By Scott Malone
BOSTON (Reuters) - The backers of Boston's bid to host the 2024 Olympic Games called on Tuesday for a statewide referendum in 2016 on whether the bid should go forward, adding that they would abandon the attempt without majority support statewide and in Boston.
The proposal, made by John Fish, a construction executive serving as chairman of the Boston 2024 Partnership, came in the wake of a poll last week that found most residents of the greater Boston area oppose hosting the Summer Games.
"We want to build consensus statewide and we also want to have public support in the city and so we're making a statement that if we can't have success statewide and city-wide, the bid will not go forward," Fish, who is also chief executive of Suffolk Construction Co., told a meeting of the Greater Boston Chamber of Commerce.
The ballot initiative would come in November 2016, which would ensure high turnout as it will be a presidential election year, and also give Olympics backers another 18 months to make their case. The International Olympic Committee will choose a winner in 2017.
Since the U.S. Olympic Committee in January named Boston as its surprise pick to seek what would be the nation's first Olympics since the 2002 Winter Games in Salt Lake City, the idea has run into a groundswell of public opposition, with many expressing the worry that city taxpayers would have to foot much of the estimated $9.5 billion cost.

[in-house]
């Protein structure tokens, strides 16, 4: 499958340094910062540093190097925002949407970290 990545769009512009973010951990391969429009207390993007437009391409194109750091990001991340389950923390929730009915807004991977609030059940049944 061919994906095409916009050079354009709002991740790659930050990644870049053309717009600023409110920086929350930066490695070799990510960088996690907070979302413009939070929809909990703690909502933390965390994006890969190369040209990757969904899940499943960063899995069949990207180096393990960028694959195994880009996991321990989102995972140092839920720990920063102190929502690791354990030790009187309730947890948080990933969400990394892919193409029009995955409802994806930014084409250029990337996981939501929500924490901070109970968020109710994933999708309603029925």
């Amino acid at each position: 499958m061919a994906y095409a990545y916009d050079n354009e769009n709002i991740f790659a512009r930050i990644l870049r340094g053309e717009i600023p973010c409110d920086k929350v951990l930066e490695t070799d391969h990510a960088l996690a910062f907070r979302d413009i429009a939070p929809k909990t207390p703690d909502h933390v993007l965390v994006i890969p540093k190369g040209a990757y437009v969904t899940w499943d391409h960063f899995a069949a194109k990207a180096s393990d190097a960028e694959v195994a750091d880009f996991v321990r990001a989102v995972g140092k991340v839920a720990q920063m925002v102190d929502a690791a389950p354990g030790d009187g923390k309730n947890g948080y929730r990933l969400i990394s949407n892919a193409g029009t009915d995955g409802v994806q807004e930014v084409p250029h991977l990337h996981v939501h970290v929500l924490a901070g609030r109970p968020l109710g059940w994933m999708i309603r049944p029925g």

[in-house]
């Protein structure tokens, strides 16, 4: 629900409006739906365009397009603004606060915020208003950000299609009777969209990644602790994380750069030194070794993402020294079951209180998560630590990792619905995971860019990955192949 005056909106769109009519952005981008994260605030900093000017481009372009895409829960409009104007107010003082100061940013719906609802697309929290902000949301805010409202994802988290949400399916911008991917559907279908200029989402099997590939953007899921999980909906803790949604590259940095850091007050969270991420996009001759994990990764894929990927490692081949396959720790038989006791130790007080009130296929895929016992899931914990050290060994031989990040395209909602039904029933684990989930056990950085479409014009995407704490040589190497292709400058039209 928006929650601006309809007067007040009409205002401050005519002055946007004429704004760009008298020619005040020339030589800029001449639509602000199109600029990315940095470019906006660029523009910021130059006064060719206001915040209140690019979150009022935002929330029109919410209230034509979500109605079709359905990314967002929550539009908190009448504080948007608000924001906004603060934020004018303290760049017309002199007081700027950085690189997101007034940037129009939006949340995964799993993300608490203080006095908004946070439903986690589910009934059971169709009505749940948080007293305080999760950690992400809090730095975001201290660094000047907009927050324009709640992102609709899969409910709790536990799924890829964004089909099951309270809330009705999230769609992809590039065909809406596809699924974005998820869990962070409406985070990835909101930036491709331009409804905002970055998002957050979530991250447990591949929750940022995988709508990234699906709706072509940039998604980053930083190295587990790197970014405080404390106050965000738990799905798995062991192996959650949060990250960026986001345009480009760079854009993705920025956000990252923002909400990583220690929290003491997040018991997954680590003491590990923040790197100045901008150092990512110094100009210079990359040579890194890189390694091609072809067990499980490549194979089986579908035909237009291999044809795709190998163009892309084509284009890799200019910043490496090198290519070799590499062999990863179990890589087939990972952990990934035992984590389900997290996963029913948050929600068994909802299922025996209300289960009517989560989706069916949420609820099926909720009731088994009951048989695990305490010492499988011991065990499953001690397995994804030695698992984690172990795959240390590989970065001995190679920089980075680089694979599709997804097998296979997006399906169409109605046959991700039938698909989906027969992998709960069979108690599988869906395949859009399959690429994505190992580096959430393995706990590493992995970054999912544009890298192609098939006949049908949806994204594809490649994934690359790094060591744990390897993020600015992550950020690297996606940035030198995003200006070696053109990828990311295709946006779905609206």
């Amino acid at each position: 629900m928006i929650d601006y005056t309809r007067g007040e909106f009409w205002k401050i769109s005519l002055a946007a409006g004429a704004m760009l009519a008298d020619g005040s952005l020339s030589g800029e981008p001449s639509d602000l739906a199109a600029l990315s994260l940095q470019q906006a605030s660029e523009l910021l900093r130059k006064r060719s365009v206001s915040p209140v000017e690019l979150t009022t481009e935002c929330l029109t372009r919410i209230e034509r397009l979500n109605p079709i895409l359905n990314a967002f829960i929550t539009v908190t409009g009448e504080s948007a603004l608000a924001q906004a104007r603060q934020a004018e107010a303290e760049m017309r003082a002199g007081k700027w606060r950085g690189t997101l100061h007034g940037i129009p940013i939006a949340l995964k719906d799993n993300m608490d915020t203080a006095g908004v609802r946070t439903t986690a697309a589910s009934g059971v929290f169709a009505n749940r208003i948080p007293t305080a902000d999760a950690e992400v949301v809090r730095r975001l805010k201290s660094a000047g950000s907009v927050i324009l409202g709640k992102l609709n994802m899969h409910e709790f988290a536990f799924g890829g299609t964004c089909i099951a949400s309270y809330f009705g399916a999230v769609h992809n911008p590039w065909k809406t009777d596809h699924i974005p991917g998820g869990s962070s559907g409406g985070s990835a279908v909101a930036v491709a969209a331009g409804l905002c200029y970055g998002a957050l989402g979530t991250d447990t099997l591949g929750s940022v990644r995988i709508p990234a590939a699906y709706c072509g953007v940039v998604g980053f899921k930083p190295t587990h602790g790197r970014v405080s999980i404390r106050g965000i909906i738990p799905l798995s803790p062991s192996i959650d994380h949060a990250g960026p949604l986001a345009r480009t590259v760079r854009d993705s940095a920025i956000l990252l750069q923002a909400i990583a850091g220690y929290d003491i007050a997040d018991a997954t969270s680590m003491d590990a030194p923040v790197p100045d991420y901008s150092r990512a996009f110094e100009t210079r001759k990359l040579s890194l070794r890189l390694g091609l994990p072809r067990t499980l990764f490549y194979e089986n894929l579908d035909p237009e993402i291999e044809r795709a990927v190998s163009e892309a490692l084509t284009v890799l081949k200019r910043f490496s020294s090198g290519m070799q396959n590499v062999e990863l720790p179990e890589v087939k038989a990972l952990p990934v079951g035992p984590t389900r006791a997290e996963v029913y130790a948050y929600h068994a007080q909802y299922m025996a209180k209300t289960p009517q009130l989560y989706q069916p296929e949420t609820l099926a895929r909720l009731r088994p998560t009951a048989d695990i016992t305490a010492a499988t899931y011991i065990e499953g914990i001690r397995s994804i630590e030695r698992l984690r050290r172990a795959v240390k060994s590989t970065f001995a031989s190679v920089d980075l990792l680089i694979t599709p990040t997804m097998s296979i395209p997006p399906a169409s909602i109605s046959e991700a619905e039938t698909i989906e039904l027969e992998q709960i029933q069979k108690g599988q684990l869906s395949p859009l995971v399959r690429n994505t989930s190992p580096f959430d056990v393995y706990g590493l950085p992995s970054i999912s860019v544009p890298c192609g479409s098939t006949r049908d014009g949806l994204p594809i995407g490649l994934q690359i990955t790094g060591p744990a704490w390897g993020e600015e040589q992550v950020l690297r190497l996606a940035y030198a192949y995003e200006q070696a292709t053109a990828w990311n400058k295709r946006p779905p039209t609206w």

Mayor Marty Walsh, who had vowed that city taxpayers would not have to pay for the games, said he backed the idea of a referendum.
"The success of our bid for the Olympics depends on the support of residents and we should only move forward in a way that will bring the greatest benefit to the City and its neighborhoods," Walsh said.
A University of Massachusetts study released last week estimated that hosting the Games could bring about $5 billion in new revenue to Massachusetts businesses during the six years leading up to and including the Olympics.
Boston's bid aims to avoid the massive cost overruns of recent Olympics in Russia and China by taking advantage at new and existing athletic facilities at area universities rather than building large numbers of new sites for the Games.
Rome and Hamburg, Germany, are also bidding for the 2024 Olympics.
(Reporting by Scott Malone; Editing by Dan Grebler)